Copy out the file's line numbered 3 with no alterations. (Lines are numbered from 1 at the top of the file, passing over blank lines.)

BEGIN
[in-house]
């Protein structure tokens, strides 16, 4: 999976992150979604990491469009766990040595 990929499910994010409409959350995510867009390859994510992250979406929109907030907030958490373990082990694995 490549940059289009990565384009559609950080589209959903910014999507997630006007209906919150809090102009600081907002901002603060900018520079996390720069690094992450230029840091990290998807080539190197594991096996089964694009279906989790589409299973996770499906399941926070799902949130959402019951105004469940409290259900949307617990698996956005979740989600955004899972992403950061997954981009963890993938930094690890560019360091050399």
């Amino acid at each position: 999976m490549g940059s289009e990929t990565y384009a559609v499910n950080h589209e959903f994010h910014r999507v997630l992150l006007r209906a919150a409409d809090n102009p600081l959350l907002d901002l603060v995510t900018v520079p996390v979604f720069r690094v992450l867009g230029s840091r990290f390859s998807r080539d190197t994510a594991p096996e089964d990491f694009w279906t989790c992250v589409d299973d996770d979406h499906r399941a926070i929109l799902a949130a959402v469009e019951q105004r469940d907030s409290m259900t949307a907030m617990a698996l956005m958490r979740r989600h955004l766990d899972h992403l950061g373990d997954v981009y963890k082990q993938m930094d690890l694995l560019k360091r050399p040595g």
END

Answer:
């Amino acid at each position: 999976m490549g940059s289009e990929t990565y384009a559609v499910n950080h589209e959903f994010h910014r999507v997630l992150l006007r209906a919150a409409d809090n102009p600081l959350l907002d901002l603060v995510t900018v520079p996390v979604f720069r690094v992450l867009g230029s840091r990290f390859s998807r080539d190197t994510a594991p096996e089964d990491f694009w279906t989790c992250v589409d299973d996770d979406h499906r399941a926070i929109l799902a949130a959402v469009e019951q105004r469940d907030s409290m259900t949307a907030m617990a698996l956005m958490r979740r989600h955004l766990d899972h992403l950061g373990d997954v981009y963890k082990q993938m930094d690890l694995l560019k360091r050399p040595g």